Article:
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Pain & The Brain


Chiropractor, Dr. Alexander Jimenez explores some of the neurological and behavioral changes that pain can bring about, and the implications for clinicians with athletes in their care…

Pain following a sports injury is a common occurrence, and one that often leads to time off training. In this article, we will explore the consequences and effects of this pain in terms of tissue damage, immobilisation, fear avoidance, and ‘neural reorganisation’ in the brain – and what they mean for rehab guidelines in order to ensure full recovery and prevent future complications.

Pain can be described as an unpleasant sensory and emotional experience that occurs with either actual or potential tissue damage(1). Pain is the most common effect of sustaining a sports injury, and something that everyone will have experienced at some point.

Pain can be detected by the receptors at the local injury site called nociceptors.

These respond to thermal, mechanical and/ or chemical stimuli, and project a ‘pain message’ to the brain, where it is deciphered and a response is elicited. However, this process is distinct from neuralgia, which is a different type of pain that is experienced when there is actual nerve damage(2). Neuralgia-type pain can be felt throughout the length of the nerve – eg along the length of the whole leg.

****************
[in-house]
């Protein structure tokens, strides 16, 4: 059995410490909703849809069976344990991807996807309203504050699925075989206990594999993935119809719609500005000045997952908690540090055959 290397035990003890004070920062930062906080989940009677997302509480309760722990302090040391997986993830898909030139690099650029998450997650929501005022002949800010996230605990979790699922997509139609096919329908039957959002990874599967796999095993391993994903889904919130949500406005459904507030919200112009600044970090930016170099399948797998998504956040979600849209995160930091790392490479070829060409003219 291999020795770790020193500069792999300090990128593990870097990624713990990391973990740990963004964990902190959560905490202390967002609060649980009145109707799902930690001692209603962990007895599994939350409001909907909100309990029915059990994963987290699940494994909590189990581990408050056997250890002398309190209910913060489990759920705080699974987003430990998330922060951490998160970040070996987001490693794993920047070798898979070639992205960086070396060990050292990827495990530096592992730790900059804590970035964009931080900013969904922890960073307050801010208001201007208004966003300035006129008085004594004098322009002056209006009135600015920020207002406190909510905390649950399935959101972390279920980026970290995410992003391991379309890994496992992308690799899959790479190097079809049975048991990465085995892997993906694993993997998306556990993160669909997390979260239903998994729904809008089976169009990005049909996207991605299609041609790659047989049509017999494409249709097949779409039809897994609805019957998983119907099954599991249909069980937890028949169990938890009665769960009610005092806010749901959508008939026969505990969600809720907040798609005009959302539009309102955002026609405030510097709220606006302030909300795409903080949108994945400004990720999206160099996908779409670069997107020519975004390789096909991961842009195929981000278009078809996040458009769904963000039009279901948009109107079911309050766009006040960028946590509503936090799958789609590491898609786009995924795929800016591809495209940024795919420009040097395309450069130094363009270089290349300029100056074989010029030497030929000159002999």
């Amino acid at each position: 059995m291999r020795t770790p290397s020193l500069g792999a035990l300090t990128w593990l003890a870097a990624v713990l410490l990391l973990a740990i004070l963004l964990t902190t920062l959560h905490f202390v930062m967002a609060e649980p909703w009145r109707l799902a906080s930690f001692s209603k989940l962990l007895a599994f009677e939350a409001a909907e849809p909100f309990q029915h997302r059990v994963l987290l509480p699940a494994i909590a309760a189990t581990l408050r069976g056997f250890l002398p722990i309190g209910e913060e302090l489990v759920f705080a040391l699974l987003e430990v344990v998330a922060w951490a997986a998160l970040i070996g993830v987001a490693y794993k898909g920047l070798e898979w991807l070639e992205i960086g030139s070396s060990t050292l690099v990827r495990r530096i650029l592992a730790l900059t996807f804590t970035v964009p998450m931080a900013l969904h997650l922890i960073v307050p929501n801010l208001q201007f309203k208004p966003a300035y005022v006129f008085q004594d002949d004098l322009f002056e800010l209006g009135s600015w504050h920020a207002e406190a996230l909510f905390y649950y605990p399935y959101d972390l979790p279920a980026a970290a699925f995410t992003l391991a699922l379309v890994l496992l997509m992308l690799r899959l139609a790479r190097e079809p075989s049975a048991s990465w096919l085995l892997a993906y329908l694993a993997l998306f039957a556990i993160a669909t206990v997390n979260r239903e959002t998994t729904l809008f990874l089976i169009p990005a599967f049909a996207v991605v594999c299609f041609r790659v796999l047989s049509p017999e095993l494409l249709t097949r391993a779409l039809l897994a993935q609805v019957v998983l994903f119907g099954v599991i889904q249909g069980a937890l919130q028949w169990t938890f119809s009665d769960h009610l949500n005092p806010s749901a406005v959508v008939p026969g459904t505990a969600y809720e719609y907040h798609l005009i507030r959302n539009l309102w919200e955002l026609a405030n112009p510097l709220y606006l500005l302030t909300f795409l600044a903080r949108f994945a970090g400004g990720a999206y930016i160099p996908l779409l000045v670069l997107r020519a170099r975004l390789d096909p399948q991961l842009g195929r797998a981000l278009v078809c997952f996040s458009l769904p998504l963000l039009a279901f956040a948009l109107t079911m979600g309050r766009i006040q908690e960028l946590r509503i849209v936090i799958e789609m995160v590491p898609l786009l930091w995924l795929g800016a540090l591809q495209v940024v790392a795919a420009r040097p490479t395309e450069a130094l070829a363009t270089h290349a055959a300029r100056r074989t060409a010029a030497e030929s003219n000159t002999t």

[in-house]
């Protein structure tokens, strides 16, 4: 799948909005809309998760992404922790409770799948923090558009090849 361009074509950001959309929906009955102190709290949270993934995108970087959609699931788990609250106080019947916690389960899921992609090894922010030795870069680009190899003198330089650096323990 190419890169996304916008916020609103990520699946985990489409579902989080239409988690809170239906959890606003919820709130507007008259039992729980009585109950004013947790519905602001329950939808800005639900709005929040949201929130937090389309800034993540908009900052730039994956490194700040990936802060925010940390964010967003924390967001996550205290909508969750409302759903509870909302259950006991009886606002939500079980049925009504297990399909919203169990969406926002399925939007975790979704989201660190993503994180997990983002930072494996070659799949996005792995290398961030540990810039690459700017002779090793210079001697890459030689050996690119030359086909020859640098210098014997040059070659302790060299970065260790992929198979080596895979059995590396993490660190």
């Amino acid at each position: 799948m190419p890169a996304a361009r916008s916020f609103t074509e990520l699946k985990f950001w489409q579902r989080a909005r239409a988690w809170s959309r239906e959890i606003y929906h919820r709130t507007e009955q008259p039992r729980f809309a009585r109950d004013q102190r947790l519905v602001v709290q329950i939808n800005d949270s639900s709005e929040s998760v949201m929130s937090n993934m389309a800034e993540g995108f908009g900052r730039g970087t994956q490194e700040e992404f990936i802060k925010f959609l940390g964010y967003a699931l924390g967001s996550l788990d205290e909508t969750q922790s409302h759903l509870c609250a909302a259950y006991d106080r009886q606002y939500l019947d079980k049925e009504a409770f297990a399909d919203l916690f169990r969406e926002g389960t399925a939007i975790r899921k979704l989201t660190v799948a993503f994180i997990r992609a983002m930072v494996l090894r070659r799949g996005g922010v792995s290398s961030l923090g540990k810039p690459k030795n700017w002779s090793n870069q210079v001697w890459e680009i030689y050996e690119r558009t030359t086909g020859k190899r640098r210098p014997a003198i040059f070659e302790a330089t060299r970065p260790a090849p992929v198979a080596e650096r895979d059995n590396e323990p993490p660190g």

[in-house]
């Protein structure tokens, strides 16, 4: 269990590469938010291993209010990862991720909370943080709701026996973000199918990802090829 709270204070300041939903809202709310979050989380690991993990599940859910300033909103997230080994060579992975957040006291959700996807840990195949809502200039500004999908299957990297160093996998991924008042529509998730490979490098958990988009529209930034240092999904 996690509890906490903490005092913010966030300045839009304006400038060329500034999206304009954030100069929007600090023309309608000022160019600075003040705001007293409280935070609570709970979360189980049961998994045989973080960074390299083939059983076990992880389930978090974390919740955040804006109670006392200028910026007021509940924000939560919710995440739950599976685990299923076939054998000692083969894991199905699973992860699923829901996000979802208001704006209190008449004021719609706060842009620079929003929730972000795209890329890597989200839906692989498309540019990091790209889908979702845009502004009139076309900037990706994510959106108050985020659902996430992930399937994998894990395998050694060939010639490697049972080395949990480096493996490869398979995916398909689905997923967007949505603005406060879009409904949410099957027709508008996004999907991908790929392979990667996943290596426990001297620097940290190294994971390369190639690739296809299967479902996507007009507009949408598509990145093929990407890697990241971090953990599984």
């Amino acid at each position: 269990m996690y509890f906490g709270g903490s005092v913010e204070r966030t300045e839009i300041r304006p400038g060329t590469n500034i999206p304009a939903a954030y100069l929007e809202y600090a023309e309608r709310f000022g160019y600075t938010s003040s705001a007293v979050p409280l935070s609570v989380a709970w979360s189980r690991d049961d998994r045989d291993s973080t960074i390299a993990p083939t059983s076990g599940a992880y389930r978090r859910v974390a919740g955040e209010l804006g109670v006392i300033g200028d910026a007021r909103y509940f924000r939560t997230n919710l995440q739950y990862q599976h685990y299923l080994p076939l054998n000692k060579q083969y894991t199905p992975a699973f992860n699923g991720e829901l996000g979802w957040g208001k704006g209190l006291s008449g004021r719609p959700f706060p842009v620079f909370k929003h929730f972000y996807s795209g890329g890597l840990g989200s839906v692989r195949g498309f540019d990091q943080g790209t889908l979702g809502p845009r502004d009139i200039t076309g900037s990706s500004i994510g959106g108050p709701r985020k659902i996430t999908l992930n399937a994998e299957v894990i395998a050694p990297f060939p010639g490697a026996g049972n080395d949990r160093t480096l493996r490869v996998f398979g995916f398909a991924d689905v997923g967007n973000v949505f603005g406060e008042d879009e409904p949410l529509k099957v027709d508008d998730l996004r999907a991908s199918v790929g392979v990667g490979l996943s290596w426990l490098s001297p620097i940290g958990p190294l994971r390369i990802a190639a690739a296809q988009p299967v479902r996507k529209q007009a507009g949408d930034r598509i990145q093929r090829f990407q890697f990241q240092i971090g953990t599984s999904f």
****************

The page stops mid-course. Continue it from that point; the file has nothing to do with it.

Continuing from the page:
Following an acute, local injury, the tissue damage that occurs elicits a cascade of effects, from the onset of inflammation, swelling, and the associated feeling of pain, as chemicals get released and the nociceptors respond to the influx of chemical and mechanical stimulation(2). These signals are transmitted to the brain where it is notified of this trauma, and a protective mechanism begins to occur in order to prevent further injury to the body. This protective mechanism can also make the pain appear far greater than the extent of the tissue damage.

Following the correct treatment, these symptoms will all start to resolve. However, if symptoms of pain continue to persist beyond this acute phase and beyond the tissue healing, the pain is said to become chronic, and factors other than the tissue damage and initial injury come in to play. An athlete may then develop long-term pain with no physical cause. This can result in fear avoidance, anxiety, fatigue and muscle weakness(3).

More specifically, athletes may experience allodynia (pain from a non-painful stimulus), or secondary hyperalgesia (an increased response to pain from a stimulus away from the area of injury)(4). These symptoms can lead to a phenomenon called ‘central sensitisation’, where the ongoing pain experience lowers the threshold at the cellular level and the brain receives heightened messages from a ‘normal’ stimulus (see Figure 1). This creates the feeling of tenderness and pain at areas away from the initial injury site.